Do you think it went to your head?
I don’t think it went to my head, I think I was very self-conscious around that time, actually. I think I could have cherished it more, but I think I was ready to leave very early. I think I was the first to go. I could have enjoyed it more, actually.
How was Off-Broadway different?
Oh, it was the best, the best. It was like summer camp. I got to leave high school, which I really didn’t want to be in anymore, and I was meeting all these interesting, talented people—attractive, too. And we were all together in the dressing room space, Off-Broadway at the Atlantic. They’ve renovated now, but it was this humongous room, the curtains on one side, the bathroom on the other side, and I love that. I like that atmosphere a lot. I don’t necessarily need to be by myself in a dressing room. That’s what I like about this show: We’re all in one great big line. And it’s great because I’ll have this collective energy before I go on stage, which I think is important to have.
Has it been strange to see you co-stars go on to fame and fortune and TV and other things?
I think it’s exiting…I mean it’s strange to see someone you knew and all of a sudden they’re on billboards everywhere. So yes in a way it is strange. But it’s awesome I think.
Do you stay in touch?
I think in that show, we’re all kind of a family. And you see your family, you don’t see your family, you love your family no matter what, but you know what I’m saying.
And I think we’re all the same age, so we all came up with it, we all learned a great deal together. [Jonathan] Groff came to see the play last night and it was very nice to see him. I lived with Johnny Wright, who played Hanschen, the boy I did my scene with, for a while. But he’s moved away.
So right after you left the show to Speech and Debate…
I did leave the show to do Speech and Debate.
A lot of people thought it was crazy.
They did. I remember Lea Michele, who played Wendla, she said, “I don’t understand why you’re doing this. This is what people always want, to be in a show like this.” But you know, I want to learn and grow. I think that’s the whole point of existence.
Instead of doing the same thing every night.
Yeah. And in Speech and Debate I learned a lot. And I started college during Speech and Debate. I went to NYU for art history for three years, and I left to do Spider-Man.
So, do you want to talk about the Spider-Man experience?
[Laughs] Do you have questions about it?
I saw it in the later version.
Oh, after we were cut? The Geeks?
Yeah. So, tell me what it was like!
Well, it was wild! I got really lucky, I got to work with Julie Taymor and I got to be part of something that doesn’t exist anymore. Nobody will play those parts anymore.
And for someone interested in visual art, you get the artsy part of it as well.
Julie’s a genius. My favorite part of it was being in a room with her, just shooting the shit. It was like a master class. I consider myself very fortunate. And then getting out of it, after they fired Julie—I wanted to be in Julie’s version. However people perceived the show, it was still unlike anything else. I was very happy to be part of that.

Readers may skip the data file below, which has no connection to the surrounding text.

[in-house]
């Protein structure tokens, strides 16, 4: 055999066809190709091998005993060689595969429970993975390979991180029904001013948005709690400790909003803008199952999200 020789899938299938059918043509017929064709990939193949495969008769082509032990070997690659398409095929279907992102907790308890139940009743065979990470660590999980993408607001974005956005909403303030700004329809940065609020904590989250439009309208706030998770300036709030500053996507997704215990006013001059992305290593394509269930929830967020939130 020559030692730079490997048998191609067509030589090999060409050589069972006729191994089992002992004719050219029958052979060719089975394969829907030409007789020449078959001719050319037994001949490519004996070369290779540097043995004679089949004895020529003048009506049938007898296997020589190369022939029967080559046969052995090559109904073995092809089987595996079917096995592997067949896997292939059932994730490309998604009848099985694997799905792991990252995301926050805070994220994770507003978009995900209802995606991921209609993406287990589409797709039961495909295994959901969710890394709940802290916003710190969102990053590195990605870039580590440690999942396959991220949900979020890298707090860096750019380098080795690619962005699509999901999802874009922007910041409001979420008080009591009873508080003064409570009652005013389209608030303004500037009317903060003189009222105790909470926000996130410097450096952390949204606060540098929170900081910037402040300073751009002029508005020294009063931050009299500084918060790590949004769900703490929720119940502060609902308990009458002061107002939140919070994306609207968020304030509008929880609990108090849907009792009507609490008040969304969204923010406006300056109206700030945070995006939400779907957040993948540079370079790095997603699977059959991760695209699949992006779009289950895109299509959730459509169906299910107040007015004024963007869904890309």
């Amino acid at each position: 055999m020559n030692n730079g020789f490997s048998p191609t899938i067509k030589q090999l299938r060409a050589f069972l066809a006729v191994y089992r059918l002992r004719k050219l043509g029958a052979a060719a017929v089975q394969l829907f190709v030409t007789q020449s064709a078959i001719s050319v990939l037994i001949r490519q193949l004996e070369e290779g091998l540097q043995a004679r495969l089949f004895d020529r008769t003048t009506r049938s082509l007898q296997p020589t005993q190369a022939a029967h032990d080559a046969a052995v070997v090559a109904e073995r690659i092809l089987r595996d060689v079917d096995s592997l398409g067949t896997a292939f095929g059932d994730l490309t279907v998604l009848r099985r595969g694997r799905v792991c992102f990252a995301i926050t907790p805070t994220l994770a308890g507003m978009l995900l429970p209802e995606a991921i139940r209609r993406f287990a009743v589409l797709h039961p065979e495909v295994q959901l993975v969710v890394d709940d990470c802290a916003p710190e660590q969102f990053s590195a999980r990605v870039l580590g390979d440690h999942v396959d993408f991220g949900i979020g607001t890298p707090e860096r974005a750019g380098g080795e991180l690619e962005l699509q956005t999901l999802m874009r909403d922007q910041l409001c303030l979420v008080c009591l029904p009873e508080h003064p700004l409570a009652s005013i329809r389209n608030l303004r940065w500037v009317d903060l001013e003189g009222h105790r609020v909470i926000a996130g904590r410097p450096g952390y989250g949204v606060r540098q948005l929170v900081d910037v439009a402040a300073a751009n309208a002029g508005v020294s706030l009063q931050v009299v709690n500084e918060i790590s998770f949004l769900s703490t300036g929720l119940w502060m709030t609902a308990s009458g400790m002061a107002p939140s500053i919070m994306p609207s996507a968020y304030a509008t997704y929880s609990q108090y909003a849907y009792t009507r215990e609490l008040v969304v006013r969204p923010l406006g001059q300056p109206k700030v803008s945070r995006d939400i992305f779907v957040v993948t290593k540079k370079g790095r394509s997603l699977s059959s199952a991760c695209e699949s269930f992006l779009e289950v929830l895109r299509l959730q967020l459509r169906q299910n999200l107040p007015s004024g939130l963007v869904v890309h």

I thought perhaps she was trying to take a very commercial product and try to make it uncommercial in a commercial setting.
She tried to make it an operatic piece. You didn’t see the whole Arachne journey, which was this… bizarre meta-journey, but I don’t think people wanted to see that, or didn’t understand what it was doing in Spider-Man. That’s what I thought was so kooky and awesome.
This sounds like a part of Gideon that people aren’t aware of—you write, you’re into art; you’re also an actor. It sounds like your vocation is going to be actor, but you’re looking for other paths or creative outlets?
I don’t think it’s necessarily now. I’m not always acting, and I need to be stimulated somehow, and so I have to self-stimulate.
Do you want me to quote you that way?
I wasn’t thinking about that dirty innuendo. But, I write poetry. I wrote a short film that I was hoping after this spring I could start to do, because I’ve saved up a lot of money from the movie and Spider-Man. Spider-Man paid me until November 6th, so…
So you want to produce the movie? Or create it, or direct it, or…?
I’m not quite sure. I haven’t looked at the script in a couple of months, so I’d like to look back at it. It’s about a boy and his imaginary friend. And it mirrors this show a little because he falls in love with his imaginary friend, and his imaginary friend freaks out and disappears. And coming to terms with that. He’s a gay boy, about 11-ish, with this straight friend he’s imagining.
So, do you think someone at 11 can know that much about themselves?
Oh yeah. I knew I was gay in second grade. I mean, I didn’t know what it was—it was like this character. I identified that I liked boys but I didn’t know what that meant, that’s just what it was. I came out in the seventh grade, so…
Seventh grade. That’s 13?
It’s hard at 13. Your parents want proof, and you don’t always have proof.
Right. For me it was, I came out to watch Queer as Folk. I think I told this story in an interview already, so it won’t be that interesting, but my mom’s a professor at Penn and her best friend/mentor/colleague, his name is Larry Gross. He’s not at University of Penn anymore but he’s a scholar in sexuality in media, now he’s a dean at USC for the school of journalism. Or communications. But he had videotaped every episode of Queer As Folk.
The British one?
The American and the British one, yes. But the American one was coming on and he was videotaping as it was going. We didn’t have Showtime and I said, ‘Oh there’s a show I really want to watch,’ and she said she was very confused as to why I wanted to watch it. And she watched the first episode with me, and it was pretty intense. As a kid I watched thinking, ‘What a life!’ I watched them over and over again. I lived vicariously through it. Because I had no exposure to anything, She was like ‘Why, why, why?’ and I said ‘You have to let me see it, because I’m gay.’ So there was at least something tangible about it. If she knew I wanted to watch that, there’s some proof, I guess.
So what are your reactions to stuff at Penn State?
I think it’s terrible! I think what’s going on with the boys who were molested is terrible, but also the response at Penn State has made me quite sad.
Because they’ve been defending the coach….
It’s such a weird scandal. I mean, it’s fascinating.
It’s like the priest scandal taken to the next level.
And Americanized. Not to be salacious, but I am so fascinated with hypocrisy and sex scandals and politics and religion and so forth. It’s always… titillating is not the right word. It’s always fascinated me. I think that the fact that this play is going on while the Penn State scandal is happening is quite interesting.